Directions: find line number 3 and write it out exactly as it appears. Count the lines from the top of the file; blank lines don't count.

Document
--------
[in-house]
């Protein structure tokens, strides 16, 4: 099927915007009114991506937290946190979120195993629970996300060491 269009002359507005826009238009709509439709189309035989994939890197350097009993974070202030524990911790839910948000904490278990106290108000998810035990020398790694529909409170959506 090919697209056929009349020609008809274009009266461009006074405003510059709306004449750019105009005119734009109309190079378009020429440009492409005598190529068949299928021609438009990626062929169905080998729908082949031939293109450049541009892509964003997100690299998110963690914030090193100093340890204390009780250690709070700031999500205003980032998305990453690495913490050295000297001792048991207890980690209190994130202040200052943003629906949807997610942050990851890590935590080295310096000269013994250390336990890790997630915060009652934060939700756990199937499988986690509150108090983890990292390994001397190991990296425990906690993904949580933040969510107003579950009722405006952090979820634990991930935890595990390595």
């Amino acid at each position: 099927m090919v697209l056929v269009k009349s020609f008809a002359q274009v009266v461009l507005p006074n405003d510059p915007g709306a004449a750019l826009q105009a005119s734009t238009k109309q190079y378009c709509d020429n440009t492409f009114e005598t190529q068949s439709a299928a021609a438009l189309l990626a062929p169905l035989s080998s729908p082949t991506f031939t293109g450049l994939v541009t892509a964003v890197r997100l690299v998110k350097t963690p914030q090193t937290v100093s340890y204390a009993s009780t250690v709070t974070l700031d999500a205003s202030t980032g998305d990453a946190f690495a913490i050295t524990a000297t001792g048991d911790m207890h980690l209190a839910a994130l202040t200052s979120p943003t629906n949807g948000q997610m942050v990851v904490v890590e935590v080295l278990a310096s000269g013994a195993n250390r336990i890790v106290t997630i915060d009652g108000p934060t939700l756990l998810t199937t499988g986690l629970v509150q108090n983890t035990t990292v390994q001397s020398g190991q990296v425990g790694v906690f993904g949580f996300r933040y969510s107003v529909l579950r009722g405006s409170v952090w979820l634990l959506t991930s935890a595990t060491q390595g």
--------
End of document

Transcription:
């Amino acid at each position: 099927m090919v697209l056929v269009k009349s020609f008809a002359q274009v009266v461009l507005p006074n405003d510059p915007g709306a004449a750019l826009q105009a005119s734009t238009k109309q190079y378009c709509d020429n440009t492409f009114e005598t190529q068949s439709a299928a021609a438009l189309l990626a062929p169905l035989s080998s729908p082949t991506f031939t293109g450049l994939v541009t892509a964003v890197r997100l690299v998110k350097t963690p914030q090193t937290v100093s340890y204390a009993s009780t250690v709070t974070l700031d999500a205003s202030t980032g998305d990453a946190f690495a913490i050295t524990a000297t001792g048991d911790m207890h980690l209190a839910a994130l202040t200052s979120p943003t629906n949807g948000q997610m942050v990851v904490v890590e935590v080295l278990a310096s000269g013994a195993n250390r336990i890790v106290t997630i915060d009652g108000p934060t939700l756990l998810t199937t499988g986690l629970v509150q108090n983890t035990t990292v390994q001397s020398g190991q990296v425990g790694v906690f993904g949580f996300r933040y969510s107003v529909l579950r009722g405006s409170v952090w979820l634990l959506t991930s935890a595990t060491q390595g």